ASX-listed biotech and cancer fighter Chimeric Therapeutics has been granted patent protection in Japan for some of its novel cell therapy treatments – including one in a phase one trial and another at the pre-clinical stage. Chimeric management says the patents will expand the company’s intellectual property portfolio underpinning important assets in its development pipeline. Japan is the world’s third-largest pharmaceutical market.
ASX-listed biotech and cancer fighter Chimeric Therapeutics has been granted patent protection in Japan, the world’s third-largest pharmaceutical market, for some of its novel cell therapy treatments – including one known as CHM 1101 at clinical trial stage and another at pre-clinical stage.
Chimeric CEO and Managing Director, Jennifer Chow says the patents, which run to October 2036, will add to the company’s growing intellectual property portfolio underpinning important assets in its development pipeline.
Chimeric’s ambition is to cure cancer, not simply slow its progress, by developing cutting-edge cell therapy treatments aimed at killing the molecules that drive cancer cells and promote metastases.
One killing agent it uses is CAR T or chimeric antigen receptor T-cell — a specially altered T cell that is naturally part of the immune system.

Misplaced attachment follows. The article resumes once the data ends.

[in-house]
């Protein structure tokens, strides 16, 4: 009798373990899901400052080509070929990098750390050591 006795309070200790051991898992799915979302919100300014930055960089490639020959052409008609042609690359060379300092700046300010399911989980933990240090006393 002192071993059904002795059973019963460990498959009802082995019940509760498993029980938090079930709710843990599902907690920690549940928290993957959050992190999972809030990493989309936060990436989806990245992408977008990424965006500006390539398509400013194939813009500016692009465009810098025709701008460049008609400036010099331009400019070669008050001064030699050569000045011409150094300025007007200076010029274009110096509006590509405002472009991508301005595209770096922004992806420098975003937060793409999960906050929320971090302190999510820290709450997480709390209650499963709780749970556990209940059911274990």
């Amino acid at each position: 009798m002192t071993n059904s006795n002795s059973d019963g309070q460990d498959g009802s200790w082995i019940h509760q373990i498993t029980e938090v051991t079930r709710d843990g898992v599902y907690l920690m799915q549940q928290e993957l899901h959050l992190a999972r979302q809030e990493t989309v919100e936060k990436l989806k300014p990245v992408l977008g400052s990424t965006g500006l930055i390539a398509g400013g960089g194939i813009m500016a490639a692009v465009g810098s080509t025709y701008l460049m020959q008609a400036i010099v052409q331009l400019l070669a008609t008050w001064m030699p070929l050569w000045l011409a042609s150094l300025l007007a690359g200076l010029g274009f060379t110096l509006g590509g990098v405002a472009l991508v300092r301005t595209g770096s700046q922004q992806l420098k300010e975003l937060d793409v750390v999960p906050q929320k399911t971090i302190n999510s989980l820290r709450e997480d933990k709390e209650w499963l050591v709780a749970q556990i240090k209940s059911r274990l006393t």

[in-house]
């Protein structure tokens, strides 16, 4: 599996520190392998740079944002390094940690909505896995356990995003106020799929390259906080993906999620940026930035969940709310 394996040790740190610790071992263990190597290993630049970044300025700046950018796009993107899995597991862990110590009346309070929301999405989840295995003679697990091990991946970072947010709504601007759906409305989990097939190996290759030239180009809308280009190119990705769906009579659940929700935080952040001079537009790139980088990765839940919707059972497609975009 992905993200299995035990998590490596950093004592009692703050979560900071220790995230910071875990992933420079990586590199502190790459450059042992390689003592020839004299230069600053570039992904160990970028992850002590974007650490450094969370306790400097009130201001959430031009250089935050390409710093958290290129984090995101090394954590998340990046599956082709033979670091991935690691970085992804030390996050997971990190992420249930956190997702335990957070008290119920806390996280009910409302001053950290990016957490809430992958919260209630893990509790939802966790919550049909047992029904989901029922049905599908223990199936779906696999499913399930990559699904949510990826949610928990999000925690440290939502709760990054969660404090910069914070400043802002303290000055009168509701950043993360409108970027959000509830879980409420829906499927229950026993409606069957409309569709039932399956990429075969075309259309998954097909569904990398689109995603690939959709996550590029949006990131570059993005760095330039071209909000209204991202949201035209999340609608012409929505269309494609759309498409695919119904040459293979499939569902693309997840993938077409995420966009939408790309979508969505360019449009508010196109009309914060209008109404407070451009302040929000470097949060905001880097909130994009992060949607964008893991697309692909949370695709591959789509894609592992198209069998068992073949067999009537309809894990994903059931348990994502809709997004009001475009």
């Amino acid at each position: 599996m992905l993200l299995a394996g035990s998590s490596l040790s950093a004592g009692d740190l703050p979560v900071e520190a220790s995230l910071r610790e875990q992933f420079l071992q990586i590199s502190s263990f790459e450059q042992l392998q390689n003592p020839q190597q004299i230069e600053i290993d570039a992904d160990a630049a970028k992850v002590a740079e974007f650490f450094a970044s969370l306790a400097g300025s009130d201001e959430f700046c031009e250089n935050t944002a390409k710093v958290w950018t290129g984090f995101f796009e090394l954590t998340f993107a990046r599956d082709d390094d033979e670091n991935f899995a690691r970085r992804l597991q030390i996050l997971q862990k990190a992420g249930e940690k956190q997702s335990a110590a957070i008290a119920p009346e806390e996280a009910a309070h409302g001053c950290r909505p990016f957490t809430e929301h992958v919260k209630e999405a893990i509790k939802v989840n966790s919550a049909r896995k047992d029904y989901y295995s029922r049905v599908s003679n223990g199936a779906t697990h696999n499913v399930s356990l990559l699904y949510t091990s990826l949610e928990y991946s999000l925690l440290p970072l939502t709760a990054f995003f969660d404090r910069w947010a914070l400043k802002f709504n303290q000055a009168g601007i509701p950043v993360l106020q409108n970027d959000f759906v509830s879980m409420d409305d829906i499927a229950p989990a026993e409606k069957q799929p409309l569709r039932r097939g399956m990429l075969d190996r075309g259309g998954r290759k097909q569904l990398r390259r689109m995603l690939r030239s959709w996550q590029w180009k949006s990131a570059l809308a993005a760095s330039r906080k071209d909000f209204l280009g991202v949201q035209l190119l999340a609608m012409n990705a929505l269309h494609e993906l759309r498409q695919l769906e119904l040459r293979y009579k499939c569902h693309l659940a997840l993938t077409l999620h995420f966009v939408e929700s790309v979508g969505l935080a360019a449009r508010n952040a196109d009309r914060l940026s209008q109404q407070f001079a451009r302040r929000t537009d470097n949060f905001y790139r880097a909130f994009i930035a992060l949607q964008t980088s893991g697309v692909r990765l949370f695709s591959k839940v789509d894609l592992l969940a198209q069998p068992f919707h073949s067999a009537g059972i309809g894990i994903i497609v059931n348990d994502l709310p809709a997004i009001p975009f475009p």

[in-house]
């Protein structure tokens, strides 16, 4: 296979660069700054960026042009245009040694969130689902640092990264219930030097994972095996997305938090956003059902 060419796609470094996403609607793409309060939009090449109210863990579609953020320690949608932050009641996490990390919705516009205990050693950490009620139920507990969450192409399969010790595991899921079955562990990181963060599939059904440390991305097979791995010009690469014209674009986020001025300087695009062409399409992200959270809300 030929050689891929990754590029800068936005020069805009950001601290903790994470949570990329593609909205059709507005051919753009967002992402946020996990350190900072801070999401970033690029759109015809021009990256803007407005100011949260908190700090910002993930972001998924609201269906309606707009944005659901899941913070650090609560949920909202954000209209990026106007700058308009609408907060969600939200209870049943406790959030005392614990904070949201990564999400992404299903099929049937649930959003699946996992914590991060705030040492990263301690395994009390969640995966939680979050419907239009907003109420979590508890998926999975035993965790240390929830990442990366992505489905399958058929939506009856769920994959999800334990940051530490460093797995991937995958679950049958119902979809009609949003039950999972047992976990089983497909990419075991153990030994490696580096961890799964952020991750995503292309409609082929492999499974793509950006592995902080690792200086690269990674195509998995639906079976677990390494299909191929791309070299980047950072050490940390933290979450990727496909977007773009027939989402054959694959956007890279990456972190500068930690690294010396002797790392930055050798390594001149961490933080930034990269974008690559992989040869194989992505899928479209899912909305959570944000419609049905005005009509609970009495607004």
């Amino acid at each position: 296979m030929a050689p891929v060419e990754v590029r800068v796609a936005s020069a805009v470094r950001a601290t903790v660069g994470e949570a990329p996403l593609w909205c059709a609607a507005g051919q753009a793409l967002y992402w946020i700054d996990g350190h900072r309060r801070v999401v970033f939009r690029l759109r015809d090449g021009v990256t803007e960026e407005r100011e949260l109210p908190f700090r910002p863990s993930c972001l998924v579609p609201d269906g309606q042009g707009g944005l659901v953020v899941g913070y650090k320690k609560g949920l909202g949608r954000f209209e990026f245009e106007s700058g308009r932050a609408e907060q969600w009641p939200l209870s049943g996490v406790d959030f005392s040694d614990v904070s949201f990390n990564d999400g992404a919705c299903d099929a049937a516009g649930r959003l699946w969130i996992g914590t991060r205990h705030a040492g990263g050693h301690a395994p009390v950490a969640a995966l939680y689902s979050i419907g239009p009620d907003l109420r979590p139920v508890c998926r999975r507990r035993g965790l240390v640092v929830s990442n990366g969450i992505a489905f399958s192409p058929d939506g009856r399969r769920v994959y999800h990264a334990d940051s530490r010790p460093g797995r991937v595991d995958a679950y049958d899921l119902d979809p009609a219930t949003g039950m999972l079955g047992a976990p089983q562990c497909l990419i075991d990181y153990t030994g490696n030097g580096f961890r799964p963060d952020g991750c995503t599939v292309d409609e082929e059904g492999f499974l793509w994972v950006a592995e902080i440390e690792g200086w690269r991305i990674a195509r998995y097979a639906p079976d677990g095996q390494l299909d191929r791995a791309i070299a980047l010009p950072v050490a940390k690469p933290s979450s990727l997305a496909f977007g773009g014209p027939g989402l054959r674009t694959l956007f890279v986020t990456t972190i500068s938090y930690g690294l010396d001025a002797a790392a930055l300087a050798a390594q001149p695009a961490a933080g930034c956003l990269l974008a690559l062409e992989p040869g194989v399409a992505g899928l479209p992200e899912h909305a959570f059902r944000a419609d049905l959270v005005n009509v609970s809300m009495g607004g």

CHM 1101 is one product in the Chimeric’s CAR T therapy pipeline.
The treatment utilises a 36-amino acid peptide called chlorotoxin — derived from deathstalker scorpion venom —in its tumour targeting.
The company says CHM 1101 has demonstrated potent anti-tumour activity and improved survival in mice and is now undergoing a phase 1 clinical trial on recurrent and progressive glioblastoma — a rare but deadly aggressive cancer that can occur in the spinal cord or brain.
Chimeric says it’s achieved a “positive” reaction on patients after two doses in the trial.
Another CHM 1101 phase 1 trial, into metastatic melanoma, is planned before its expansion into testing on other solid tumours.
Chimeric is facing a busy period of trialling on the horizon with a portfolio of four phase 1 clinical trials beginning next year into blood cancers and solid tumours.
Last month it established a new role, Vice-President Clinical Operations and Data Management, to focus on leading those trials.
Chimeric also seems to be on a sound financial footing to fund them.
The company raised $14.4 million in an entitlement offer announced in February, established an equity placement agreement with L1 Capital for up to $30 million and had $18.4 million in cash and equivalents at the end of June.
The announcement of patents secured in an important pharmaceutical market such as Japan should add to the reassurance.
In the world of life sciences and biotechnology, patents are vital both to protect the intellectual property of a small ambitious company such as Chimeric Therapeutics and to strengthen its negotiating hand should big pharma come knocking.
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